After the first review the matters about “what to do and why we are doing it” become focus because the customer gets involved and this is when the Agile BA assumes his role with the team because it would be unfair to put everything on the Scrum Master’s shoulders.
The same broader view of what’s important for the business will allow the Business Analyst to understand that most of the times it will be better if his involvement fades over time.
It is important to notice that what is fading over time is the business analyst, not business analysis. It keeps happening but at the hands of those close to the problems and at the hands of those close to solutions and now, thanks to the business analyst, close to each other.
About the Author
Claudio Brancher Kerber (@oclaudiobr) is a Brazilian self-entitled Business Analysis enthusiast and has been working with problem domain for software and hardware creation since 1997 focusing on leadership and team empowering.
In 1998 he created with friends the first real state website of Brazil, Aluguel On-line - a success among users who could easily find places to buy, sell or rent - and a financial failure for lack of a simple business model. From there he quit civil engineering and studied business and marketing to understand his failure and is using this and other experiences to help organizations to fill the gaps between their business models and the IT meant to support them.
Claudio is currently working as Agile Business Analyst in the Internet initiatives of Grupo RBS, a major TV, radio and Newspapers player in Brazil. He also speaks in conferences and rides his bicycle in the streets of São Paulo. His website is here.
Re: Mind your spelling
A costumer is someone who either makes or provides costumes. An example of costumer is someone who makes clothing for a Shakespearean play.
A customer is a person who buys products or services from a store, restaurant or other retail seller.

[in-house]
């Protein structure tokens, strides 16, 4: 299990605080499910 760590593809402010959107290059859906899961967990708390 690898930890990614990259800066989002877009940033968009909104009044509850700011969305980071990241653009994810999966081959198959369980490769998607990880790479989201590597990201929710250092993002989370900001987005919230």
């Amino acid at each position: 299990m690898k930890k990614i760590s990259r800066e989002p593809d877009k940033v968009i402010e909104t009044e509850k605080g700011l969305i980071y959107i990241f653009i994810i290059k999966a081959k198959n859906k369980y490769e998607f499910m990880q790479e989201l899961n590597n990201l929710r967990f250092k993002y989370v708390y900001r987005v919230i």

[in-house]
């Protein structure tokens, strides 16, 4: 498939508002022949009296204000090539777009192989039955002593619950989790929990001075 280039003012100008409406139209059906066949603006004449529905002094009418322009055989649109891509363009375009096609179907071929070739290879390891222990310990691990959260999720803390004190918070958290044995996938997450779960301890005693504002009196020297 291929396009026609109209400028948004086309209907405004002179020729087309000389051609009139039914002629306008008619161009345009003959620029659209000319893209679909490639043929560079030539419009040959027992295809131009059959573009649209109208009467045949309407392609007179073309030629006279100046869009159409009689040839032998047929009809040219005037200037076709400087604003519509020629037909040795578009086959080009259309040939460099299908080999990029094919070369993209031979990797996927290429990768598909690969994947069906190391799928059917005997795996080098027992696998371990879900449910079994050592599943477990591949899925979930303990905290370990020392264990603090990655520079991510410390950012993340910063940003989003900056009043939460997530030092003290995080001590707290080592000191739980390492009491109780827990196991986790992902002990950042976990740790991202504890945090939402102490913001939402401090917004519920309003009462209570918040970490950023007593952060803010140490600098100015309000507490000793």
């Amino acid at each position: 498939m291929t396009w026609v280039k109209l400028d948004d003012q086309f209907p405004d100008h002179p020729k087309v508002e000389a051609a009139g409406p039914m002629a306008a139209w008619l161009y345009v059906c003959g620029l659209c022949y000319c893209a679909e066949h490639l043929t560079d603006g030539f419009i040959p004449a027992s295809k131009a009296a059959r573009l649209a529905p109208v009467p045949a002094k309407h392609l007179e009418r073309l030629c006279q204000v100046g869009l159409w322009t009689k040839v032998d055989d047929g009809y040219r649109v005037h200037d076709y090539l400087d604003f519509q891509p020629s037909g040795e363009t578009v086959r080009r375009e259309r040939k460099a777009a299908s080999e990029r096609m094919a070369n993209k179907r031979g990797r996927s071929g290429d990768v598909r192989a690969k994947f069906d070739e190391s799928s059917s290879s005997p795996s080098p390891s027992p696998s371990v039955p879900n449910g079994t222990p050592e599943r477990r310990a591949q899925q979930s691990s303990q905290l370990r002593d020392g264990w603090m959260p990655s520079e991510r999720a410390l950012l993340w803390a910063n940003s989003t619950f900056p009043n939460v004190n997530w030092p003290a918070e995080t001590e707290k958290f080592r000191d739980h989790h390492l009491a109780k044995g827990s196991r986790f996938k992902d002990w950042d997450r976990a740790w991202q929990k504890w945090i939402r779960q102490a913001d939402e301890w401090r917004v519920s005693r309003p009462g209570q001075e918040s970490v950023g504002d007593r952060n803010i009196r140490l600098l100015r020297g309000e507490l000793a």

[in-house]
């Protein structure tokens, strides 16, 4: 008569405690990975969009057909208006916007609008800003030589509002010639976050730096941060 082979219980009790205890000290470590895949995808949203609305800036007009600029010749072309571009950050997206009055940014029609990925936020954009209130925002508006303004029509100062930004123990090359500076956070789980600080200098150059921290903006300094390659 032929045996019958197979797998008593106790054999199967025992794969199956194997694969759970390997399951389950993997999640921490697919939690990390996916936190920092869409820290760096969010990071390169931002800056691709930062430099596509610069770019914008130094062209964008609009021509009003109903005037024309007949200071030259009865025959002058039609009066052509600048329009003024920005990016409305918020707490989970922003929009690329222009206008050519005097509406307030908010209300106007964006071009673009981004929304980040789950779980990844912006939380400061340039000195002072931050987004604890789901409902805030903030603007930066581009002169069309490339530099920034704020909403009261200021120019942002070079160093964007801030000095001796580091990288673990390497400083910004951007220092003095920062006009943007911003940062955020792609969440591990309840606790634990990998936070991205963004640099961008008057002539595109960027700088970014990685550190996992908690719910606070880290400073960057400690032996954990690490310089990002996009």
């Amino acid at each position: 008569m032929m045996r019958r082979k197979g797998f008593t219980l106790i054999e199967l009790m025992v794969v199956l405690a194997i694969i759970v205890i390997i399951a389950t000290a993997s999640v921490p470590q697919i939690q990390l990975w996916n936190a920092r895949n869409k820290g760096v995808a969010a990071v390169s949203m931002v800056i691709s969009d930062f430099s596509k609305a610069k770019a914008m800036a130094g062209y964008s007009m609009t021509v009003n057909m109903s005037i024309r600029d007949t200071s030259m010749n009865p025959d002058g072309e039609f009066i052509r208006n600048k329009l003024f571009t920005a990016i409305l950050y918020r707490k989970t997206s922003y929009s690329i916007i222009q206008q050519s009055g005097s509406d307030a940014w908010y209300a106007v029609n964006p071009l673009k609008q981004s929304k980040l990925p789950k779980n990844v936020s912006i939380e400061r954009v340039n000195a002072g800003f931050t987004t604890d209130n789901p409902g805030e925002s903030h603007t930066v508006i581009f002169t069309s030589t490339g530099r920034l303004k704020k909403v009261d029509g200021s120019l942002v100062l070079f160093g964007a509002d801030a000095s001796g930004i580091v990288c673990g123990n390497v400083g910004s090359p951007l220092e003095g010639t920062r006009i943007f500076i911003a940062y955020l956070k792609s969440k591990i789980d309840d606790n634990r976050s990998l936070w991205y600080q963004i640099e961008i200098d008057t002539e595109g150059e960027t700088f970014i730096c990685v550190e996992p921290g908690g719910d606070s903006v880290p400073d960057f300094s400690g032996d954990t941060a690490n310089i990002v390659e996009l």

When a specific role becomes unnecessary
We should have the same attitude towards the roles of scrum master, agile coach, middle manager. Emphasys on *when*: of course all this discussion affects the jobs of people holding those roles.
About the BA in / BA out table: are the headers reversed ? Are they supposed to be read as "BA shoud be in"/"BA should be out ?" If so, pros should appear on the left side and cons on the right side. It got confusing.
Mind about grammar and typos, but not too much. Native speakers of English should understand that being able to reap ideas from a pool of non-native speakers who make an effort of writing in their language is a unique privilege. A few decades in the future, they may need to write in Chinese.
Re: Mind your spelling
Re: Mind your spelling
I have a real problem when I have to write down in a paper words like "trough", "thorough", "throughout", and "tough". Well, it is actually though, I mean, tough for me.
Re: When a specific role becomes unnecessary
Column 1: the context the BA traditionally gets in the "A" moment.
Column 2: the context the BA is expected to deliver, or how he helps the environment.
I agree that the main concern for someone who should fade over time is how "to keep the job". Well, it might look radical, but if we truly embrace this attitude, keeping jobs will not be a problem.
Ralph Winzinger Nov 25, 2014
John Krewson, Steve Ropa and Matt Badgley Nov 24, 2014